David Duckenfield faces charges of manslaughter arising out of his alleged responsibility for the Hillsborough disaster, a human crush that led to the death of 96 Liverpool fans –men, women and children–. The disaster took place in the 1989 Liverpool v Nottingham Forest match in Sheffield. Duckenfield will not be prosecuted for the death of the 96th victim, as he died four years after the disaster. Five other people have also been charged with criminal offences related to this tragic event. BBC News published the following article about the Crown Prosecution Service’s decision.
Former Ch Supt David Duckenfield faces 95 charges of manslaughter and five other senior figures will be prosecuted over the 1989 Hillsborough disaster.
Mr Duckenfield was match commander at the FA Cup semi-final when 96 Liverpool fans were fatally injured in a crush.
Ex-South Yorkshire Police (SYP) Ch Insp Norman Bettison, two officers, a solicitor and a Sheffield Wednesday club secretary also face charges.
The Prime Minister said it would be a day of “mixed emotions” for families.
Last year, new inquests into the 1989 disaster at the Liverpool v Nottingham Forest match in Sheffield concluded the fans had been unlawfully killed.
For legal reasons, Mr Duckenfield cannot be charged over the death of the 96th victim Tony Bland, as he died four years after the disaster, prosecutors said.
The Crown Prosecution Service (CPS) must apply to the High Court to lift an order imposed after he was prosecuted privately in 1999, which must be removed before he can be charged.
The full list of individuals facing charges are:
No organisation will face corporate charges. No-one from the ambulance service will face charges, CPS chief Sue Hemming revealed earlier.
The defendants, other than David Duckenfield who now lives in Ferndown in Dorset, will appear at Warrington Magistrates’ Court on 9 August.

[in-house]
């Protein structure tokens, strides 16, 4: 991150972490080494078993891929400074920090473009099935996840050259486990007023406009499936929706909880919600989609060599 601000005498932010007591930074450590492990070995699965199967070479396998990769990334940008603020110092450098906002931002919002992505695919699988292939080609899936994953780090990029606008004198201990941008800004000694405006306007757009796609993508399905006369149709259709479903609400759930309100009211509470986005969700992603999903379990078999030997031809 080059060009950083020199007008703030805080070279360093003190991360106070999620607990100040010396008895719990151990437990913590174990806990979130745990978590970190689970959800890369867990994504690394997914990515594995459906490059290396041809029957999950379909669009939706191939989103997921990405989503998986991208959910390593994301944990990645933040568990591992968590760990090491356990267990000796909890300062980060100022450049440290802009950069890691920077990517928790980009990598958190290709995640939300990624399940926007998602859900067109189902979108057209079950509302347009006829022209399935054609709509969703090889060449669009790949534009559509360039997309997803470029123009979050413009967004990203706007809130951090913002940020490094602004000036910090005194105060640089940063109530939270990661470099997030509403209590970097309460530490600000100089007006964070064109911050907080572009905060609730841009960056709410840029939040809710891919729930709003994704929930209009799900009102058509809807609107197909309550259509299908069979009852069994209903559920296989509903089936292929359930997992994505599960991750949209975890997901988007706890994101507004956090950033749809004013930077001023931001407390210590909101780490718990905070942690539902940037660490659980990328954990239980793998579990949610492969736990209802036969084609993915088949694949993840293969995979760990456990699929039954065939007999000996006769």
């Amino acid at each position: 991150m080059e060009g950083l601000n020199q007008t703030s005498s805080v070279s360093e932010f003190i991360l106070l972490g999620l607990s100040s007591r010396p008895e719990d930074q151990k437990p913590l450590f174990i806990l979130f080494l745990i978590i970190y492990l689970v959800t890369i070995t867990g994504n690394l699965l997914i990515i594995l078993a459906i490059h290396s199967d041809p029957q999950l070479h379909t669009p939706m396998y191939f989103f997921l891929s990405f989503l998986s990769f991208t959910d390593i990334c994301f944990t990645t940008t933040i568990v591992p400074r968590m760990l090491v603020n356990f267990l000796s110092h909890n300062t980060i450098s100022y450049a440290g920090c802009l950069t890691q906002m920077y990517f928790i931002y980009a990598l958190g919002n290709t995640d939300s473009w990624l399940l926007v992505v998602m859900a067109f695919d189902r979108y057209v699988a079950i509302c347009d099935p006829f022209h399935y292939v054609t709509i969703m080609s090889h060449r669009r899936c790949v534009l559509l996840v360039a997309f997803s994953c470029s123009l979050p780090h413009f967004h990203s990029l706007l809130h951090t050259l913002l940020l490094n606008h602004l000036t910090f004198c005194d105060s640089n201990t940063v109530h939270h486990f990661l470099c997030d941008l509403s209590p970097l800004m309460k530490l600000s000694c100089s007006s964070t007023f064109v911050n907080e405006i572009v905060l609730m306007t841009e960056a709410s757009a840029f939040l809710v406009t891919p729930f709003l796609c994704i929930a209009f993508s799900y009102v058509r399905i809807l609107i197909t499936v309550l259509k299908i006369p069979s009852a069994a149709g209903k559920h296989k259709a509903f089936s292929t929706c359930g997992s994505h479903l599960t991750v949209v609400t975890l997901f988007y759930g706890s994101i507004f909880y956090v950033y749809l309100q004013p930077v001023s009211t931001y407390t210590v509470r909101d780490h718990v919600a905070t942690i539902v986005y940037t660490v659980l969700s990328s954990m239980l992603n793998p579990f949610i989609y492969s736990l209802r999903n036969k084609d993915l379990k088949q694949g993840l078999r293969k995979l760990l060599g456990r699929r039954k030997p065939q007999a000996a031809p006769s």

Ms Hemming made the announcement to victims’ families at a private meeting in Warrington earlier.
She said: “Following our careful review of the evidence, in accordance with the Code for Crown Prosecutors, I have decided that there is sufficient evidence to charge six individuals with criminal offences.
“Criminal proceedings have now commenced and the defendants have a right to a fair trial.”
The CPS brought charges following referrals from the Operation Resolve investigation into the causes of the disaster and the Independent Police Complaints Commission (IPCC) probe.
The IPCC investigated the conduct of both SYP and West Midlands Police (WMP) in the days and weeks afterwards.
Any decision regarding WMP, which was brought in to carry out the original investigation into the conduct of SYP officers, will be made at a later date.
Barry Devonside, whose son Christopher, 18, was killed in the disaster, said: “Everybody applauded when it was announced that the most senior police officer on that particular day will have charges presented to him.”
Evelyn McDonnell Mills, whose brother Peter McDonnell, 21, died, said: “I’m really happy that we’ve finally got some charges after 28 years.
“I’m just sad that my brother Gerard, who campaigned for years, died in the first year of the new inquests and never got to see justice.”
At Prime Minister’s Questions, Theresa May said: “I know from working closely with the families when I was home secretary that this will be a day of mixed emotions for them.”
Labour leader Jeremy Corbyn said: “I think we should pay tribute to all of those that spent a great deal of time trying to ensure there was justice for those that died at Hillsborough.”
SYP Chief Constable Stephen Watson said: “Decisions concerning the bringing of criminal charges are rightly for the CPS.
“Given that criminal proceedings are now active, it would be inappropriate for me to comment further for fear of jeopardising this important process in any way.”
A spokesman for Sheffield Wednesday said the club had no comment to make.
This article was originally published at BBC News on 28th June 2017
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